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Church Discipline

March 16, 2018

Imagine society, or even your home, without any rules. No regulations. No law. No consequences. A place where anyone can do whatever they want, without any repercussions. In that type of environment, total chaos would reign. There would be complete disorder, confusion; a total lack of organization and structure. What if the church operated the same way? No rules. No regulations. The members do whatever they want, whenever they want. They come and go as they please. You’d have chaos, disorder and confusion. Yet, there are many congregations of the Lord’s people that either never engage in discipline, and if they do, it is on an inconsistent level.

 

There’s a three-fold purpose to discipline: to maintain the purity of the church; we love that brother or sister and we don’t want to see their soul in hell; and for members to fear the potential consequences that result from leaving the Lord. Here are three passages that address church discipline:

 

Matthew 18:15-17: Jesus outlines a step-by-step process if a “brother sins against you” (v. 15). If the sin is not repented of privately, the church is to get involved, even, if needed, to the point of treating him “like a heathen and a tax collector.” That fellowship has been broken. They have put distance between themselves and Jesus, and you and I need to mimic the exact same thing that has happened between them and Jesus. The relationship has changed, and it’s an act that the entire church participates in.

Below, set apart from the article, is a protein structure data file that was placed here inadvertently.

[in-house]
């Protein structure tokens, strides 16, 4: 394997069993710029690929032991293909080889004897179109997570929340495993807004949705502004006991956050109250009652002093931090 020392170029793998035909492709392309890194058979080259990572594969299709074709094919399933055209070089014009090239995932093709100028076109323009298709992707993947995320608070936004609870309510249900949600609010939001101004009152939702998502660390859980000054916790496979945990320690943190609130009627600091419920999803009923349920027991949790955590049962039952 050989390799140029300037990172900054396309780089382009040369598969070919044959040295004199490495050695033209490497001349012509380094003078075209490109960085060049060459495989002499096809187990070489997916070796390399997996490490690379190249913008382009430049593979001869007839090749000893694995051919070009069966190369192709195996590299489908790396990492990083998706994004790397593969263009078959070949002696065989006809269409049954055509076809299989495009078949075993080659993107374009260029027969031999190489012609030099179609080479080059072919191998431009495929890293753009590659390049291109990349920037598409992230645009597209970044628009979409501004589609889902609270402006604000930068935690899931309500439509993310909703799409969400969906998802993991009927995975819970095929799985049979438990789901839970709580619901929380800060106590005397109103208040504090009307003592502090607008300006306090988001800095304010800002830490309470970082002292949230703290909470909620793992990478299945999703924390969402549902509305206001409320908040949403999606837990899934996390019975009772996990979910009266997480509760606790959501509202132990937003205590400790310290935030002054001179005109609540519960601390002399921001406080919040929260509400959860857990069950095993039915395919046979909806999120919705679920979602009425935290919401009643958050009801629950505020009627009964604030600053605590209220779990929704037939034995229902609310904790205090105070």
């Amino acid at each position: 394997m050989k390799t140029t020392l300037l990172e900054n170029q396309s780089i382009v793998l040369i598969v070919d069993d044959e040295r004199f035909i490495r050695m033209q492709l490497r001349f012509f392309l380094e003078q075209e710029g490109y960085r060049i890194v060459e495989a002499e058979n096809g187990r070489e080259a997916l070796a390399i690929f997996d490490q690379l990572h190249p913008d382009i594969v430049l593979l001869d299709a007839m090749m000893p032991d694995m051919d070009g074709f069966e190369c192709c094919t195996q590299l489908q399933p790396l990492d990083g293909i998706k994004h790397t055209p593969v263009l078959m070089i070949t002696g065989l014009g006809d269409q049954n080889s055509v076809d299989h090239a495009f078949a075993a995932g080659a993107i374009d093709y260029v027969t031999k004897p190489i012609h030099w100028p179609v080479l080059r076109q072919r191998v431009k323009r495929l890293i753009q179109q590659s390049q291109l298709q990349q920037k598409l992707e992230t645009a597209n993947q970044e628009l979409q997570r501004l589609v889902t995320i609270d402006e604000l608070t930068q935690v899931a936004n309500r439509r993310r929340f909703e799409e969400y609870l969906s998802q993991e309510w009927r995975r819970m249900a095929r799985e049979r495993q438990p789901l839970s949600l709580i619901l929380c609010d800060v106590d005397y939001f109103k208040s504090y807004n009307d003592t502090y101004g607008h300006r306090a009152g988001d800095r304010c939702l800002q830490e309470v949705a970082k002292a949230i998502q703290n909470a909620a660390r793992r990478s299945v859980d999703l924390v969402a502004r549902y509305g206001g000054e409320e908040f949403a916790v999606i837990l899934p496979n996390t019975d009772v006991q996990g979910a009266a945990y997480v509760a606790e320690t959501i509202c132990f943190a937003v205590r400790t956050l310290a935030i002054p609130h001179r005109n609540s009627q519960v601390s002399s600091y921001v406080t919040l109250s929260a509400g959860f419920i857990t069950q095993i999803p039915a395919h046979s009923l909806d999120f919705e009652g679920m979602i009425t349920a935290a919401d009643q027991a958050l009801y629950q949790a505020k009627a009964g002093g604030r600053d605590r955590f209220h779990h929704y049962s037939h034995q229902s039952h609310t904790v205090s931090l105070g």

I Corinthians 5:1-13: What had the local church in Corinth done with a member who was actively living in sin and wouldn’t change? Nothing. The tolerance of sin will work its way through the entire congregation, and pretty soon, sin will be rampant (v. 6-7). There are several key phrases in this text, including “not even to eat with such a person” (v. 9). Do we care more about having a great meal with a withdrawn Christian or saving their soul (v. 5b)?

 

II Thessalonians 3:6-15: Verse 6 makes it clear that withdrawal is a command. The objective is for the withdrawn person to feel lonely and ashamed (v. 14). They once enjoyed a healthy, strong connection with God’s family, but because they’ve chosen sin, they lose all that. We still love them and pray for them (v. 15), but the social interaction must stop—the hunting, golfing, shopping, ballgames.

 

I Cor. 5:5b says “that his spirit may be saved in the day of the Lord Jesus.” There’s a very fundamental purpose for church discipline—restoration is the ultimate goal. Too often we worry about “feelings” when we ought to be most concerned about their spiritual condition because we love their soul.

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